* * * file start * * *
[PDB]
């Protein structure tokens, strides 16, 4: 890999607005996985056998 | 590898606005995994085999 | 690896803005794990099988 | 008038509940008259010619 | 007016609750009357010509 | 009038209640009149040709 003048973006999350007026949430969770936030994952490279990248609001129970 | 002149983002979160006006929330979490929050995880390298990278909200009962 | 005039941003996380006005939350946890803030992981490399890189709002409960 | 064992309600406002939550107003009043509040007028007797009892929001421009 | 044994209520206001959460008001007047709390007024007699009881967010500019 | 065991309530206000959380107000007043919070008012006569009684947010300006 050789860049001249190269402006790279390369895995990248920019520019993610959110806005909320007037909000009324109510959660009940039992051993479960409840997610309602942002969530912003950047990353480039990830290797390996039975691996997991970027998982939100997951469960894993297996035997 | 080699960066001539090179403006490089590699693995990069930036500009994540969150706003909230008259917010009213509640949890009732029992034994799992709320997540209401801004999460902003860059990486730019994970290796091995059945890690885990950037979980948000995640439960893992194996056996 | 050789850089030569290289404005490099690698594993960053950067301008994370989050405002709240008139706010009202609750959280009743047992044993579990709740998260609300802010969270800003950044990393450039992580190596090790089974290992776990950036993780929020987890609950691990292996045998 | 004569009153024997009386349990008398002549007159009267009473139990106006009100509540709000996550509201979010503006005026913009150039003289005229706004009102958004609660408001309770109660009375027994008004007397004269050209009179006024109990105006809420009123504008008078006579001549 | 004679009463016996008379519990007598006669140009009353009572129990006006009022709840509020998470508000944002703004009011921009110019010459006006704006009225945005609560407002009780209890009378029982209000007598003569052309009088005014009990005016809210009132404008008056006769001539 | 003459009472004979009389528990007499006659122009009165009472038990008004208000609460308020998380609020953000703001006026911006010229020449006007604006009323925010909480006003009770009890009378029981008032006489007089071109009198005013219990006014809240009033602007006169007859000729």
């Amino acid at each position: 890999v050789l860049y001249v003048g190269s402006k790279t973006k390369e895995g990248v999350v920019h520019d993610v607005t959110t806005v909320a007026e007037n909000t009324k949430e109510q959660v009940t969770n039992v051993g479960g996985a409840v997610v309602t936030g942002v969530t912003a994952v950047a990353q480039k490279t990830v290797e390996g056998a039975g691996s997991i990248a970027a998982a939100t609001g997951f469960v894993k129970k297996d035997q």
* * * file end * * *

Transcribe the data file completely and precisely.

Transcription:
[PDB]
């Protein structure tokens, strides 16, 4: 890999607005996985056998 | 590898606005995994085999 | 690896803005794990099988 | 008038509940008259010619 | 007016609750009357010509 | 009038209640009149040709 003048973006999350007026949430969770936030994952490279990248609001129970 | 002149983002979160006006929330979490929050995880390298990278909200009962 | 005039941003996380006005939350946890803030992981490399890189709002409960 | 064992309600406002939550107003009043509040007028007797009892929001421009 | 044994209520206001959460008001007047709390007024007699009881967010500019 | 065991309530206000959380107000007043919070008012006569009684947010300006 050789860049001249190269402006790279390369895995990248920019520019993610959110806005909320007037909000009324109510959660009940039992051993479960409840997610309602942002969530912003950047990353480039990830290797390996039975691996997991970027998982939100997951469960894993297996035997 | 080699960066001539090179403006490089590699693995990069930036500009994540969150706003909230008259917010009213509640949890009732029992034994799992709320997540209401801004999460902003860059990486730019994970290796091995059945890690885990950037979980948000995640439960893992194996056996 | 050789850089030569290289404005490099690698594993960053950067301008994370989050405002709240008139706010009202609750959280009743047992044993579990709740998260609300802010969270800003950044990393450039992580190596090790089974290992776990950036993780929020987890609950691990292996045998 | 004569009153024997009386349990008398002549007159009267009473139990106006009100509540709000996550509201979010503006005026913009150039003289005229706004009102958004609660408001309770109660009375027994008004007397004269050209009179006024109990105006809420009123504008008078006579001549 | 004679009463016996008379519990007598006669140009009353009572129990006006009022709840509020998470508000944002703004009011921009110019010459006006704006009225945005609560407002009780209890009378029982209000007598003569052309009088005014009990005016809210009132404008008056006769001539 | 003459009472004979009389528990007499006659122009009165009472038990008004208000609460308020998380609020953000703001006026911006010229020449006007604006009323925010909480006003009770009890009378029981008032006489007089071109009198005013219990006014809240009033602007006169007859000729």
């Amino acid at each position: 890999v050789l860049y001249v003048g190269s402006k790279t973006k390369e895995g990248v999350v920019h520019d993610v607005t959110t806005v909320a007026e007037n909000t009324k949430e109510q959660v009940t969770n039992v051993g479960g996985a409840v997610v309602t936030g942002v969530t912003a994952v950047a990353q480039k490279t990830v290797e390996g056998a039975g691996s997991i990248a970027a998982a939100t609001g997951f469960v894993k129970k297996d035997q």